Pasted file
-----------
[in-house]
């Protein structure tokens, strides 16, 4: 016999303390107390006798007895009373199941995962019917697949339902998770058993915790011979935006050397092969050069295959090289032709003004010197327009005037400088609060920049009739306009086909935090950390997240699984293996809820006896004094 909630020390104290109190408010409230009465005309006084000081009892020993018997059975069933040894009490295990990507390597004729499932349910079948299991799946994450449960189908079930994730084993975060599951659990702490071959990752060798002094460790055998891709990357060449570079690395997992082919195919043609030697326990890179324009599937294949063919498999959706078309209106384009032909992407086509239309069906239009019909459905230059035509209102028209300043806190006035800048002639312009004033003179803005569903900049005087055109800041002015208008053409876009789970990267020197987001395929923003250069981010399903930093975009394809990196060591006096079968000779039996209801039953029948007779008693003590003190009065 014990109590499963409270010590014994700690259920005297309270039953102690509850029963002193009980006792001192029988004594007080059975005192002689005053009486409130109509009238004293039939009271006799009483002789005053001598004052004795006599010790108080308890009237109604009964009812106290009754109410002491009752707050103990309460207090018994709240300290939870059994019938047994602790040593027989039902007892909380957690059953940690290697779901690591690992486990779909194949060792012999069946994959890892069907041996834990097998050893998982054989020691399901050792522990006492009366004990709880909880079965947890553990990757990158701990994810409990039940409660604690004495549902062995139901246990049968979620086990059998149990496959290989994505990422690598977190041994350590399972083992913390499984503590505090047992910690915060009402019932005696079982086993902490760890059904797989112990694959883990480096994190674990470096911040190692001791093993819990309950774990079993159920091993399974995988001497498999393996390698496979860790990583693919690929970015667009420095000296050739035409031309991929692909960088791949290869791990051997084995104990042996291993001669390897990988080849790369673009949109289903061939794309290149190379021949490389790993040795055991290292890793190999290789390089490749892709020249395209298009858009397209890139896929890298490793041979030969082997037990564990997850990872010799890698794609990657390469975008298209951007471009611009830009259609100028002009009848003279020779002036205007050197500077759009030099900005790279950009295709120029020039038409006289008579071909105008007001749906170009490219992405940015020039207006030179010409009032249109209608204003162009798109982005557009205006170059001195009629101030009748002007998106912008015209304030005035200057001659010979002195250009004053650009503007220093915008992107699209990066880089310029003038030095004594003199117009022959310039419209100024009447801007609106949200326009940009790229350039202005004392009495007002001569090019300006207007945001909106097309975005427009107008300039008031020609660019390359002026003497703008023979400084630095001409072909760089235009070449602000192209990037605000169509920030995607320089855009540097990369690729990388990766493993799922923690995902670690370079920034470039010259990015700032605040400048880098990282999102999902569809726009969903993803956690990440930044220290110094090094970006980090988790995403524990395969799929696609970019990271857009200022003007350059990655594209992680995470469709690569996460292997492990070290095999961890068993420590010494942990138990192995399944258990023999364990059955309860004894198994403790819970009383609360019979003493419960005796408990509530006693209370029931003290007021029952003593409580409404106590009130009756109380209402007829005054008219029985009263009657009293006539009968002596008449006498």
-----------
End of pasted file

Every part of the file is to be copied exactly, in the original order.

[in-house]
């Protein structure tokens, strides 16, 4: 016999303390107390006798007895009373199941995962019917697949339902998770058993915790011979935006050397092969050069295959090289032709003004010197327009005037400088609060920049009739306009086909935090950390997240699984293996809820006896004094 909630020390104290109190408010409230009465005309006084000081009892020993018997059975069933040894009490295990990507390597004729499932349910079948299991799946994450449960189908079930994730084993975060599951659990702490071959990752060798002094460790055998891709990357060449570079690395997992082919195919043609030697326990890179324009599937294949063919498999959706078309209106384009032909992407086509239309069906239009019909459905230059035509209102028209300043806190006035800048002639312009004033003179803005569903900049005087055109800041002015208008053409876009789970990267020197987001395929923003250069981010399903930093975009394809990196060591006096079968000779039996209801039953029948007779008693003590003190009065 014990109590499963409270010590014994700690259920005297309270039953102690509850029963002193009980006792001192029988004594007080059975005192002689005053009486409130109509009238004293039939009271006799009483002789005053001598004052004795006599010790108080308890009237109604009964009812106290009754109410002491009752707050103990309460207090018994709240300290939870059994019938047994602790040593027989039902007892909380957690059953940690290697779901690591690992486990779909194949060792012999069946994959890892069907041996834990097998050893998982054989020691399901050792522990006492009366004990709880909880079965947890553990990757990158701990994810409990039940409660604690004495549902062995139901246990049968979620086990059998149990496959290989994505990422690598977190041994350590399972083992913390499984503590505090047992910690915060009402019932005696079982086993902490760890059904797989112990694959883990480096994190674990470096911040190692001791093993819990309950774990079993159920091993399974995988001497498999393996390698496979860790990583693919690929970015667009420095000296050739035409031309991929692909960088791949290869791990051997084995104990042996291993001669390897990988080849790369673009949109289903061939794309290149190379021949490389790993040795055991290292890793190999290789390089490749892709020249395209298009858009397209890139896929890298490793041979030969082997037990564990997850990872010799890698794609990657390469975008298209951007471009611009830009259609100028002009009848003279020779002036205007050197500077759009030099900005790279950009295709120029020039038409006289008579071909105008007001749906170009490219992405940015020039207006030179010409009032249109209608204003162009798109982005557009205006170059001195009629101030009748002007998106912008015209304030005035200057001659010979002195250009004053650009503007220093915008992107699209990066880089310029003038030095004594003199117009022959310039419209100024009447801007609106949200326009940009790229350039202005004392009495007002001569090019300006207007945001909106097309975005427009107008300039008031020609660019390359002026003497703008023979400084630095001409072909760089235009070449602000192209990037605000169509920030995607320089855009540097990369690729990388990766493993799922923690995902670690370079920034470039010259990015700032605040400048880098990282999102999902569809726009969903993803956690990440930044220290110094090094970006980090988790995403524990395969799929696609970019990271857009200022003007350059990655594209992680995470469709690569996460292997492990070290095999961890068993420590010494942990138990192995399944258990023999364990059955309860004894198994403790819970009383609360019979003493419960005796408990509530006693209370029931003290007021029952003593409580409404106590009130009756109380209402007829005054008219029985009263009657009293006539009968002596008449006498």